Mum who suffers from MS has benefits cut – because she can squeeze someone’s thumb

October 18, 2016 | by | 1 Comment

swns_wiseman_ms_04A severely disabled mum-of-two who struggles to walk more than a few metres has had her mobility allowance axed – because she can squeeze someone’s THUMB.

Mel Wiseman, 43, suffers from debilitating multiple sclerosis (MS) and is unable to walk unaided for more than five metres.

She qualified for disability benefits but has now had her £87-a-month personal independence payment (PIP) cut.

Assessors from the Department for Work and Pensions (DWP) visited her at home in July and decided she was no longer eligible for PIP.

Bizarrely, the decision was made after Mel, from Leicester, demonstrated to officials that she was able to squeeze someone’s thumb.

Melanie Wiseman

Melanie Wiseman

Mel’s husband and full-time carer Charlie, 44, said: “All Mel was asked to do was to squeeze this person’s thumb, to touch her toes from a sitting position and to stand on one leg, which she managed to do although holding on to something.”

“Mel was diagnosed with a rarer form of MS in 2014 and has limited lower limb mobility, which means she struggles to walk more than five metres without help.

“She was awarded the PIP last year due to mobility problems, but you have to re-submit the forms every year.

“Mel has deteriorated over the past year.

Melanie and Charlie Wiseman

Melanie and Charlie Wiseman

“This decision strikes me as pure cost-saving – £87 isn’t very much and goes to help with the extra costs which go with Mel’s MS, such as higher insurance, extra equipment and fuel to take her to work and for medical appointments.

“One of the problems with MS is that having anything stress-related compounds the symptoms.

“Mel would much prefer to be able to walk 200 metres than us having to fight for this, as we are having to do.”

The PIP replaced the former disability living allowance with the aim of helping working age people with the extra costs associated with their disability.swns_wiseman_ms_02_001He added that letters from MS specialists at Leicester’s hospitals stating his wife had “a lot of weakness and spasticity in her legs” and that she frequently stumbled appeared to have been ignored.

North West Leicestershire MP Andrew Bridgen (Con) said: “I have been assisting Mr and Mrs Wiseman in contacting the DWP regarding Mrs Wiseman’s appeal and, following their most recent response, I plan to raise the case at a ministerial level.”

A DWP spokesman said: “Decisions on personal independence payment are made following the consideration of all information provided by the claimant, including any supporting evidence from their GP or medical specialist.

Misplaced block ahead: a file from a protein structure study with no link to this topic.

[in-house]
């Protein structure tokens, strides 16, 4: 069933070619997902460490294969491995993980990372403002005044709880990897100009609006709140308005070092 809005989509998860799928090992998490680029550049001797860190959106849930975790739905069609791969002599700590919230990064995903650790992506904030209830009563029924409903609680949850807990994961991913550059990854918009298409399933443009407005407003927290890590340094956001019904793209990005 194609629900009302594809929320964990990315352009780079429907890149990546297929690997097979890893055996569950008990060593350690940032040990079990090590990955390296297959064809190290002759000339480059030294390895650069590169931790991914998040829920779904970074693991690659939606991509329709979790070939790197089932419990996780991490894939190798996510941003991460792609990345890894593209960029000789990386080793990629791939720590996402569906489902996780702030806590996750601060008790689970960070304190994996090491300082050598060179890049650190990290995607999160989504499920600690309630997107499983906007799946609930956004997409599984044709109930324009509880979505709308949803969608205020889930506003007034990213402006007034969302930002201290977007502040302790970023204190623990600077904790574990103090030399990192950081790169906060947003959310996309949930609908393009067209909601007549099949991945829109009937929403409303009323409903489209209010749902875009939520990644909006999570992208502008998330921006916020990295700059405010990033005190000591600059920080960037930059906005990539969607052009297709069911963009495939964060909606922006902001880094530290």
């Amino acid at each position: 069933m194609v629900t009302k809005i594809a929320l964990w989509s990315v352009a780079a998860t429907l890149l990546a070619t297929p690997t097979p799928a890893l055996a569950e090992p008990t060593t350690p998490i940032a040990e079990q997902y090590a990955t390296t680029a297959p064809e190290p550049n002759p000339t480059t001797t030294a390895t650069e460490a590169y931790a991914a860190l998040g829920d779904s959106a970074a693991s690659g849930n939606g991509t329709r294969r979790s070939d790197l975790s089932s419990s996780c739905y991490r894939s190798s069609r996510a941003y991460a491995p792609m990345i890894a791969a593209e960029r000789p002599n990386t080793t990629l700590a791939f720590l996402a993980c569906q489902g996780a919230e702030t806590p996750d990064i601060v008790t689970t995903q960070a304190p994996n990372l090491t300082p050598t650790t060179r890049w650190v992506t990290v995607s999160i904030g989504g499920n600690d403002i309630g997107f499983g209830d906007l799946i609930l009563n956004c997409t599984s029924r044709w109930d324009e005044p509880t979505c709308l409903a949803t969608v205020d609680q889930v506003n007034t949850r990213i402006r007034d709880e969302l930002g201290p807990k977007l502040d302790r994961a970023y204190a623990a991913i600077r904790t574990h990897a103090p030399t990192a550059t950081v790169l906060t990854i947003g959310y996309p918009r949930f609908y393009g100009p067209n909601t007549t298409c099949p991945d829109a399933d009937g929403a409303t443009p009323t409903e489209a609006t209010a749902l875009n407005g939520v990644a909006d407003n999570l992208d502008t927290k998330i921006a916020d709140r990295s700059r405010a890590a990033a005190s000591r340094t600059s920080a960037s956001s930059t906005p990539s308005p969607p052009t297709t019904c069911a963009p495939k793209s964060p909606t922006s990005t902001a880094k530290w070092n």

“A claimant who disagrees with the outcome of their assessment can appeal and if their situation changes, can ask to be reassessed.”

Category: News

Comments (1)

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  1. terminator says:

    she should be demanding the HP and decision maker attend to answer questions and when they don’t turn up ask for a decision in her favour. If she is told the medical person can, or would answer any questions she had. Direct them at them rephrasing them so as to they are answering on their behalf.
    1. What books, pages or paragraphs have you/they read on my medical condition(s)?
    2. What is your/their job at the third party company tasked with doing an assessment of me?
    3. What qualifications do you/they hold in specialised fields of medicine?
    4. What makes your/their job so specialised that anyone with the same set of questions could not do it?
    5. (specifically for a medical person answering for someone who hasn’t turned up) When was the last time you practised medicine, by that I mean in a surgery as a GP, or hospital, and what field(s) of medicine do you specialise in?
    6. Look at the report the alleged HP wrote and tell me what is fact and what is opinion? Anything you have said in the report should have been taken from facts and what they wrote will be opinion as this is the first and possibly only time they will see the claimant.that’s why most,if not all reports contain wording to describe anything the HP writes as “IN THEIR OPINION”

    What makes a decision maker? ask of the person to point out the fields they specialise in? How many reports do they get through in one day? Did they contact anyone else to ask about any part of the report? If they did who and what are their specialist qualifications to do with my illness?


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